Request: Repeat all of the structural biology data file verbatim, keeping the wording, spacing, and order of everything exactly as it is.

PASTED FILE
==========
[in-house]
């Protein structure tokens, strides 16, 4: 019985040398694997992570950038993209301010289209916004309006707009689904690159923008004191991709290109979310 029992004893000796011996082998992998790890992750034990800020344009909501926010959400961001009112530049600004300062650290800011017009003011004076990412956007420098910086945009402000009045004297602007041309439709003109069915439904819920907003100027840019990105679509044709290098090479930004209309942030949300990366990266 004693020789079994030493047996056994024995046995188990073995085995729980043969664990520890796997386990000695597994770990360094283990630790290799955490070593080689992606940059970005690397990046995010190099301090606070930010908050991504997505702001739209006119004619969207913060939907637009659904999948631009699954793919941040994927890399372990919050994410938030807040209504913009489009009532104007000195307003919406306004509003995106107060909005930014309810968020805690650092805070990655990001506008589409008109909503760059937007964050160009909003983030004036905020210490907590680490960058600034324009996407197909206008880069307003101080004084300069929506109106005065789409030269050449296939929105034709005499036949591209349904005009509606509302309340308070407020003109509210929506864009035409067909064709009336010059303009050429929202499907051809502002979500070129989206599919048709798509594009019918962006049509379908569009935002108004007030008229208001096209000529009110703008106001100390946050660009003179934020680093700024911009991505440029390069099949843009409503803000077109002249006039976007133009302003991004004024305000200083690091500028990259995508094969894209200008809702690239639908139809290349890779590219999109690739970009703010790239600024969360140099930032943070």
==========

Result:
[in-house]
């Protein structure tokens, strides 16, 4: 019985040398694997992570950038993209301010289209916004309006707009689904690159923008004191991709290109979310 029992004893000796011996082998992998790890992750034990800020344009909501926010959400961001009112530049600004300062650290800011017009003011004076990412956007420098910086945009402000009045004297602007041309439709003109069915439904819920907003100027840019990105679509044709290098090479930004209309942030949300990366990266 004693020789079994030493047996056994024995046995188990073995085995729980043969664990520890796997386990000695597994770990360094283990630790290799955490070593080689992606940059970005690397990046995010190099301090606070930010908050991504997505702001739209006119004619969207913060939907637009659904999948631009699954793919941040994927890399372990919050994410938030807040209504913009489009009532104007000195307003919406306004509003995106107060909005930014309810968020805690650092805070990655990001506008589409008109909503760059937007964050160009909003983030004036905020210490907590680490960058600034324009996407197909206008880069307003101080004084300069929506109106005065789409030269050449296939929105034709005499036949591209349904005009509606509302309340308070407020003109509210929506864009035409067909064709009336010059303009050429929202499907051809502002979500070129989206599919048709798509594009019918962006049509379908569009935002108004007030008229208001096209000529009110703008106001100390946050660009003179934020680093700024911009991505440029390069099949843009409503803000077109002249006039976007133009302003991004004024305000200083690091500028990259995508094969894209200008809702690239639908139809290349890779590219999109690739970009703010790239600024969360140099930032943070």